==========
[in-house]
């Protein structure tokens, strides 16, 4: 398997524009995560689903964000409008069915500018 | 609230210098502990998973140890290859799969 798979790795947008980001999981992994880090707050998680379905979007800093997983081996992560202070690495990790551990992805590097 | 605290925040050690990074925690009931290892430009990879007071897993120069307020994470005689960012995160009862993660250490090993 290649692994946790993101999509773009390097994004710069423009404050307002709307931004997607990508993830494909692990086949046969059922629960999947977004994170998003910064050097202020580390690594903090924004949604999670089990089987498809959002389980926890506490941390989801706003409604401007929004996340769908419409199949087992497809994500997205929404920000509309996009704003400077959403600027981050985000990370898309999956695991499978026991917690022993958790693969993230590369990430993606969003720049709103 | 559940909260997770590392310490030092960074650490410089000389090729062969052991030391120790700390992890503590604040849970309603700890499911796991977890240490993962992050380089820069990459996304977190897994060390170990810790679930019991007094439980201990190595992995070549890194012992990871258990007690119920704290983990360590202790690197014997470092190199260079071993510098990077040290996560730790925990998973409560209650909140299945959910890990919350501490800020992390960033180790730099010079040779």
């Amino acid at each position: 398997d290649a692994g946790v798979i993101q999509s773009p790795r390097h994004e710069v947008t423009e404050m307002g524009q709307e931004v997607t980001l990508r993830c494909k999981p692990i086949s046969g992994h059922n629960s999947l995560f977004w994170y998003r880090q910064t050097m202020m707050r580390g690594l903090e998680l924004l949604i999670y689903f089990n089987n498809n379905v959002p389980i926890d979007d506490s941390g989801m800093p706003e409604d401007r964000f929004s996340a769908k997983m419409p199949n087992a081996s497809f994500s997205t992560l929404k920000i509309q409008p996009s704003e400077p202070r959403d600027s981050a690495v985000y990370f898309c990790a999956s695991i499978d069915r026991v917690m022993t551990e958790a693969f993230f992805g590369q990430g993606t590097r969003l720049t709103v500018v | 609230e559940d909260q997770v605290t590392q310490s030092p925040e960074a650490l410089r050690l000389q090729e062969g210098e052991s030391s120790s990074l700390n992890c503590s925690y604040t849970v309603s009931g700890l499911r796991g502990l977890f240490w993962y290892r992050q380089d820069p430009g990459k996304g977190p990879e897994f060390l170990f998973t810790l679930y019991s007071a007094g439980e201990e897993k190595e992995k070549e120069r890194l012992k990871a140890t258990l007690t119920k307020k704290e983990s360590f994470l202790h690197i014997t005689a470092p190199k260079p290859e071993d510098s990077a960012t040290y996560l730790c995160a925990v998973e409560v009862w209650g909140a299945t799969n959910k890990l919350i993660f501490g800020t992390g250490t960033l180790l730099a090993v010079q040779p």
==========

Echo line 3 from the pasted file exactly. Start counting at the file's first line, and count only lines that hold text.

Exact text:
């Amino acid at each position: 398997d290649a692994g946790v798979i993101q999509s773009p790795r390097h994004e710069v947008t423009e404050m307002g524009q709307e931004v997607t980001l990508r993830c494909k999981p692990i086949s046969g992994h059922n629960s999947l995560f977004w994170y998003r880090q910064t050097m202020m707050r580390g690594l903090e998680l924004l949604i999670y689903f089990n089987n498809n379905v959002p389980i926890d979007d506490s941390g989801m800093p706003e409604d401007r964000f929004s996340a769908k997983m419409p199949n087992a081996s497809f994500s997205t992560l929404k920000i509309q409008p996009s704003e400077p202070r959403d600027s981050a690495v985000y990370f898309c990790a999956s695991i499978d069915r026991v917690m022993t551990e958790a693969f993230f992805g590369q990430g993606t590097r969003l720049t709103v500018v | 609230e559940d909260q997770v605290t590392q310490s030092p925040e960074a650490l410089r050690l000389q090729e062969g210098e052991s030391s120790s990074l700390n992890c503590s925690y604040t849970v309603s009931g700890l499911r796991g502990l977890f240490w993962y290892r992050q380089d820069p430009g990459k996304g977190p990879e897994f060390l170990f998973t810790l679930y019991s007071a007094g439980e201990e897993k190595e992995k070549e120069r890194l012992k990871a140890t258990l007690t119920k307020k704290e983990s360590f994470l202790h690197i014997t005689a470092p190199k260079p290859e071993d510098s990077a960012t040290y996560l730790c995160a925990v998973e409560v009862w209650g909140a299945t799969n959910k890990l919350i993660f501490g800020t992390g250490t960033l180790l730099a090993v010079q040779p």